How JustAnswer Works:
  • Ask an Expert
    Experts are full of valuable knowledge and are ready to help with any question. Credentials confirmed by a Fortune 500 verification firm.
  • Get a Professional Answer
    Via email, text message, or notification as you wait on our site.
    Ask follow up questions if you need to.
  • 100% Satisfaction Guarantee
    Rate the answer you receive.
Ask George H. Your Own Question
George H.
George H., ASE Certified Technician
Category: GM
Satisfied Customers: 18308
Experience:  15+years ASE Master W/L1 Drivability
Type Your GM Question Here...
George H. is online now
A new question is answered every 9 seconds

My turbo 400 transmission is leaking at the shifter linkage

This answer was rated:

My turbo 400 transmission is leaking at the shifter linkage seal area. I recently had the seal replaced. The person I bought the vehicle from also replaced the seal not long ago and it still leaked. Is there a trick or technique to get this common leak to stop? Can I drop the pan and make some kind of adjustment from the inside? It's a small leak but very annoying. Thanks!

Hello I will help you with your question,


If the bushing for the shift shaft is worn the shaft will move too much for the seal to be effective. The solution is to replace the bushing and the seal at the same time



I cannot access your previous questions at this time, can you please tell me the year of your truck?


Customer: replied 7 years ago.
It's a '82 C10. The TH400 and 396 engine are not original. I don't know the year of the trans. Is the bushing an easy replacement at the same time as the seal? Can this be done without droping the pan? When you say the shaft will move too much... do you mean in and out or up and down (so to speak)? It currently moves approx. 1/16th in and out.

There may be a groove worn in the shaft where the seal rides allowing the leakage, I mean the shaft moves up and down, if you cannot feel any movement we will have to look elsewhere for the source of the leak.


The pan will have to come off is the bushing needs replacement as the shaft will have to be removed.


I have been looking for diagrams to help with the bushing replacement but so far I have come up empty, if you can give me a couple of hours I will keep trying



Customer: replied 7 years ago.
no problem... I'm in no hurry. The diagrams would be very helpful. I checked again... it's hard to tell if there is any up and down movement... maybe a very very small amount?


The oilpan and the valve body will have to come off to replace the bushing. The valve body has check balls that WILL fall out when you remove it from the transmission,




  1. Remove vacuum modulator retainer attach in bolt and the retainer, then the modulator assembly and O-ring.
  2. Using magnet, remove modulator valve from case.
  3. Remove oil pan attaching bolts, then the oil pan, gasket and magnet.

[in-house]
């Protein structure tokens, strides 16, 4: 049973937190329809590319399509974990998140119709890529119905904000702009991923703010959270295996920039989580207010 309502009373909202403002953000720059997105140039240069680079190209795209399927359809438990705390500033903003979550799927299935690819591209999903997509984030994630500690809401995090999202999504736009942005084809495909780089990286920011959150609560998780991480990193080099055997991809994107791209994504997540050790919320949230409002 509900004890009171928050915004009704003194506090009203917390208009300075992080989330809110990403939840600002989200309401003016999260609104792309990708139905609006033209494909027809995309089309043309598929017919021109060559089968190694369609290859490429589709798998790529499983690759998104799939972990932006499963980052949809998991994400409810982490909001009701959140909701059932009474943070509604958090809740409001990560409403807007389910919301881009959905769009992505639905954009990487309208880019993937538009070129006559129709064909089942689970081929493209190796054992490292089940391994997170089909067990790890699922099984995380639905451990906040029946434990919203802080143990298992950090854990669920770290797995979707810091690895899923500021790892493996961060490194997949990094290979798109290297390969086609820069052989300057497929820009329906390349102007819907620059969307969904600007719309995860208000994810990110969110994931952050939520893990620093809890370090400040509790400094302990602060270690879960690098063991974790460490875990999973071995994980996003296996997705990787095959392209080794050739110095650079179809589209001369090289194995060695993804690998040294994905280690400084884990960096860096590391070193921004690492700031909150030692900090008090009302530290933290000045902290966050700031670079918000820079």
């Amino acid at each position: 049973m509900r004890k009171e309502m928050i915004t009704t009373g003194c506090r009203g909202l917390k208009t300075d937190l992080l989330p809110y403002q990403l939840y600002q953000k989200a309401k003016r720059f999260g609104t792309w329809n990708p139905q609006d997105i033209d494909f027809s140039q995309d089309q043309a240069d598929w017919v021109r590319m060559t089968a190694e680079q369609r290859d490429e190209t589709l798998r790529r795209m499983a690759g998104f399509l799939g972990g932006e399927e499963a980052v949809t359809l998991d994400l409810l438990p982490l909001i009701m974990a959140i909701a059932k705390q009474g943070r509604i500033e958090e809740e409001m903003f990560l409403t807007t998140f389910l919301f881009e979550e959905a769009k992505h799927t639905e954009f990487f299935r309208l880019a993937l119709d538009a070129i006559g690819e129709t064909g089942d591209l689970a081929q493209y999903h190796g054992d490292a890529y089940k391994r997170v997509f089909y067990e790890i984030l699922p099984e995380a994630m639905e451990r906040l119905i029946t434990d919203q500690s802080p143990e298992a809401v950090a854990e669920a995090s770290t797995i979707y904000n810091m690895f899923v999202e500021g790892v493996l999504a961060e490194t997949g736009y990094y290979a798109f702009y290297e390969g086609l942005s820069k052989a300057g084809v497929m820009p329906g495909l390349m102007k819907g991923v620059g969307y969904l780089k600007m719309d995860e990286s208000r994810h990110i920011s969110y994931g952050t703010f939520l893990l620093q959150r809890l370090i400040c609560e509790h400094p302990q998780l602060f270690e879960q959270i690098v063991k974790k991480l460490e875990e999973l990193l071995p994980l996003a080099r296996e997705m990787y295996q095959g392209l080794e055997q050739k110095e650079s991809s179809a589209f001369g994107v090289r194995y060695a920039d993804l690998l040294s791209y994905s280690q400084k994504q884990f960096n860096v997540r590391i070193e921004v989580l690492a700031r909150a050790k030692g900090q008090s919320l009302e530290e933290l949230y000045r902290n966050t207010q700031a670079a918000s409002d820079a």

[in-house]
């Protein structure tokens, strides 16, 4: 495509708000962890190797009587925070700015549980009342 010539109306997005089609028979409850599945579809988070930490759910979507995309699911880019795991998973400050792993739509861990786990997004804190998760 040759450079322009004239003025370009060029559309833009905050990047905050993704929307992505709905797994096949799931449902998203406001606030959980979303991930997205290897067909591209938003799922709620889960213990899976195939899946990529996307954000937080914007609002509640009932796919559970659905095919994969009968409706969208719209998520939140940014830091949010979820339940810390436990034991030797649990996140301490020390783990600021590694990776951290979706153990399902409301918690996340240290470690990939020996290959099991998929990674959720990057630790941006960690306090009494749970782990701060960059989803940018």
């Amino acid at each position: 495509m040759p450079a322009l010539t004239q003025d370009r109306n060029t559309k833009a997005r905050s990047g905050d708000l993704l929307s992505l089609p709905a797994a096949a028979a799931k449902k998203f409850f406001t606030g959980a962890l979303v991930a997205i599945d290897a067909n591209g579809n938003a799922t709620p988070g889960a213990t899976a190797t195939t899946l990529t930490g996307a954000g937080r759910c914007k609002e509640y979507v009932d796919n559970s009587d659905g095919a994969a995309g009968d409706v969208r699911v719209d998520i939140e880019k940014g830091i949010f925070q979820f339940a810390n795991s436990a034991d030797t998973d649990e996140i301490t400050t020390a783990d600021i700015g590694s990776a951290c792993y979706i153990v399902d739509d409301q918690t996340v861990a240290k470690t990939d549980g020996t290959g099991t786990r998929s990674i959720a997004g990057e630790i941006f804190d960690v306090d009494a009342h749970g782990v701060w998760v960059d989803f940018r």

4. Remove oil filter attaching bolt and the valve body to filter spacer, if equipped, then the filter, intake pipe and O-ring.
  5. Remove manual detent spring and roller retaining bolt, then the manual detent spring and roller.
  6. Remove valve body retaining bolts.
  7. Remove overnor oil pipes by moving them up from case and rotating them

away from their holes.

  1. Remove governor oil screen, if equipped, from inboard hole.
  2. Remove valve body.

If you have never done this before I would NOT advise learning on this one to cure a small oil leak. Have it done by a Pro.


The bushing can be accessed in the case once the valve body is out


Let me know if you are determined to do this yourself and I will provide what help I can





Customer: replied 7 years ago.
I have never done this and will have someone else do it. Do you suggest that I go ahead hand have the shaft replaced also, or first inspect for wear? Also, I use a local shop (not a transmission shop). Is this within the scope of a general repair shop, or should I go to a transmission shop? I don't knos of any good transmission shops.


Inspect the shaft for wear it can be cleaned up to give the seal a good surface to ride on


Find a general repair shop with an older tech that has experience with these transmissions, this is not a hard repair if you have done a few but those that have are mostly retired now, a trans shop should be alright also the owner usually is a tech that retired from turning wrenches to running the shop and has done a few in his time. A leak at the shaft is not unusual,


You are right having a shop repair this, they may try to sell you a complete rebuild, let them know upfront you are not in the market for that, some shops that is the only way they will do this job







George H. and 5 other GM Specialists are ready to help you
Customer: replied 7 years ago.
thanks again!!

Glad to help and thank you for using JA!!